NCPA - National Center for Policy Analysis

Trade Falters with Membership in World Trade Organization

May 21, 2003

The World Trade Organization (WTO) and its predecessor organization, the General Agreement on Tariffs and Trade (GATT), have become a favorite target for anti-globalization activists, who argue that the body's policies and rules favor trade at the expense of workers and the environment. According to researcher Andrew Rose, however, not only does the GATT/WTO not increase trade by member countries; it doesn't even produce more open trade policies among member states.

Rose finds that traditional linkages among countries -- such as belonging to the same regional trade pact or sharing languages, borders and colonial histories -- account for nearly two-thirds of the variations in trade. Above and beyond these gravity effects, membership in the GATT/WTO actually has a slightly negative (and statistically insignificant) impact on trade.

Rose finds that very little happens to countries' trade openness upon joining the WTO.

  • A typical country acceding to the WTO has an openness ratio (imports plus exports/GDP) of 73.1 percent five years before joining the organization.
  • Five years after accession, the joining countries display openness ratios of only 70.4 percent. By the same token, tariffs actually rise (insignificantly) from 12.5 percent to 13.1 percent.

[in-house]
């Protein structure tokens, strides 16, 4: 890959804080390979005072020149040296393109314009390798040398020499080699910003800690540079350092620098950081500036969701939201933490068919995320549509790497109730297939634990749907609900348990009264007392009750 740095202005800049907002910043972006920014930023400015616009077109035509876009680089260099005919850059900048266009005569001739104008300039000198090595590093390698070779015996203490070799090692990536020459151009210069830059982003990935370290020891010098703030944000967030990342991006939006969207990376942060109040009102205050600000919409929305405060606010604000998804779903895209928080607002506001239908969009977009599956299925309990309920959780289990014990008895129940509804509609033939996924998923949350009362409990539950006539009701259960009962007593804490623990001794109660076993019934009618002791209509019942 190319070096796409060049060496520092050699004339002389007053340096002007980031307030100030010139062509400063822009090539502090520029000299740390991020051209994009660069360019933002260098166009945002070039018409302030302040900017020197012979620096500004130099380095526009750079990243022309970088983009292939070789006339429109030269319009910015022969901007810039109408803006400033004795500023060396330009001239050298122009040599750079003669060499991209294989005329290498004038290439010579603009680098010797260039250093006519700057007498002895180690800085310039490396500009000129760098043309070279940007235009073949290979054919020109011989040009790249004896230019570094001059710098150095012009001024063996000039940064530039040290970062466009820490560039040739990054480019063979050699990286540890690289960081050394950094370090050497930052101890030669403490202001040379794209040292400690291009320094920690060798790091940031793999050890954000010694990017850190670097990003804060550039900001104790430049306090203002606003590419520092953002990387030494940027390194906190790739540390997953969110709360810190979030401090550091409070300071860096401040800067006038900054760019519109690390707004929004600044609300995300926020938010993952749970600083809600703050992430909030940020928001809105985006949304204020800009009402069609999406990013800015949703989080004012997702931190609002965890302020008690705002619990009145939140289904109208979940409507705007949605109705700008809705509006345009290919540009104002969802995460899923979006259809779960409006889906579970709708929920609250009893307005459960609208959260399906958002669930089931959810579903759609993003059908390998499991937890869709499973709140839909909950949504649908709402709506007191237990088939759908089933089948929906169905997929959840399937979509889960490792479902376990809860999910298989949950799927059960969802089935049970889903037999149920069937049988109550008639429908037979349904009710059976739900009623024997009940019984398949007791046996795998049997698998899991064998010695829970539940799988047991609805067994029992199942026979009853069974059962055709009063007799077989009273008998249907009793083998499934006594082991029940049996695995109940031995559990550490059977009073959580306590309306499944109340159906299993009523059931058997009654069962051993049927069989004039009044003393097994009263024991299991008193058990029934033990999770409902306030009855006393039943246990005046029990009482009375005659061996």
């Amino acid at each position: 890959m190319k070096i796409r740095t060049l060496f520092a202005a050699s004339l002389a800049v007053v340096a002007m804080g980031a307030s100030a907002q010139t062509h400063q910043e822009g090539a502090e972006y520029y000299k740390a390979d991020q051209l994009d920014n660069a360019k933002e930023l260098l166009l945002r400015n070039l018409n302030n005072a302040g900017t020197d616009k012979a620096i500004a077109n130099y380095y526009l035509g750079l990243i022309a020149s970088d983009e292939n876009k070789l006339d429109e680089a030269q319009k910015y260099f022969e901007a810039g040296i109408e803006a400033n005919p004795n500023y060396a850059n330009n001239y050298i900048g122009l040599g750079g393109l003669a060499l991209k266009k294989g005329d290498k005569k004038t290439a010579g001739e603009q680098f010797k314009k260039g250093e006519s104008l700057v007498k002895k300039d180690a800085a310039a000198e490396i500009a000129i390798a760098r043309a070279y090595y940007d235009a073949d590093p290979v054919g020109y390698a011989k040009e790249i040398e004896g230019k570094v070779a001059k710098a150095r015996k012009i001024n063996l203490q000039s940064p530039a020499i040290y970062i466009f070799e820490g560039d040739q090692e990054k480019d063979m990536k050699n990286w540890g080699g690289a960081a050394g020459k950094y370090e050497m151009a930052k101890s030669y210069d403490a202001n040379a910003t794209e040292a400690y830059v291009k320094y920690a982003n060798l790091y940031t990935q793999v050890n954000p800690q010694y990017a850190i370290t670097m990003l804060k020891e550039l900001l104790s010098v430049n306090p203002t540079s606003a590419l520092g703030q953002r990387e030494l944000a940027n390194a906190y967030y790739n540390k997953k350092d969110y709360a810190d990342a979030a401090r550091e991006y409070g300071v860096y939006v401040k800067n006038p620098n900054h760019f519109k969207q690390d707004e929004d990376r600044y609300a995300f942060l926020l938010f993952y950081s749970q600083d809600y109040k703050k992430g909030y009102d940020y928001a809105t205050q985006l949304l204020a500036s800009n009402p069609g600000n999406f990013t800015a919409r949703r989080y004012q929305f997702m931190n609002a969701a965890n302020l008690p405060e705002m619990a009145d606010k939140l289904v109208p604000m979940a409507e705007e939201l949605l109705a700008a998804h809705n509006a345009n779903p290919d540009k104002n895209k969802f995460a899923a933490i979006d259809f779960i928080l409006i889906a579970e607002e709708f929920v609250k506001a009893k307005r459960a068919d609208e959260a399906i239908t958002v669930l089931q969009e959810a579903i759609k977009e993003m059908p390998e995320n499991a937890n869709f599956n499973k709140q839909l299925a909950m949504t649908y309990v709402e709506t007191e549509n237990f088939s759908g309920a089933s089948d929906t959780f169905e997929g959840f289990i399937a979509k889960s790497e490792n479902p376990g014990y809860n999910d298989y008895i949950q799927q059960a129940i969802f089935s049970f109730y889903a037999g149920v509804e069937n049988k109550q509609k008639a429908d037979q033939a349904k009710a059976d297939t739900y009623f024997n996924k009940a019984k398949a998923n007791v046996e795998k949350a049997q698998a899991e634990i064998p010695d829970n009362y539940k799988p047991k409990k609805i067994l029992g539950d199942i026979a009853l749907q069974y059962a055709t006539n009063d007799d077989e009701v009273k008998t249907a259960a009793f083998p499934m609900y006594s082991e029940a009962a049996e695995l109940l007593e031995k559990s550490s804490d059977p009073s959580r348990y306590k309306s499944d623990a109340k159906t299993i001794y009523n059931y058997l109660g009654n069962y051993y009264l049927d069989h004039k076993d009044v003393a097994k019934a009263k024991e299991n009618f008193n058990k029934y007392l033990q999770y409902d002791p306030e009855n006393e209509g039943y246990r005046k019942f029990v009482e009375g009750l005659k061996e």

One example: When Mexico joined the GATT in 1986, its tariffs averaged 6.4 percent of imports. Five years later, tariffs stood at 7.1 percent. (Indeed, Mexico's tariff rates did not really start dropping until it joined the North American Free Trade Agreement in the 1990s.)

"It seems that none of the 64 measures of trade policy [openness] is strongly and consistently tied to GATT/WTO membership," explains Rose, with the exception of the Heritage Foundation's index of economic freedom. WTO members tend to enjoy more economic freedom, as measured by that index.

Source: Carlos Lozada, "Does the World Trade Organization Actually Promote World Trade?" NBER Digest, May 2003; based upon Andrew Rose, "Do We Really Know that the WTO Increases Trade? (NBER Working Paper No. 9273) and Do WTO Members Have a More Liberal Trade Policy?" NBER Working Paper No. 9347, National Bureau of Economic Research, November 2002.

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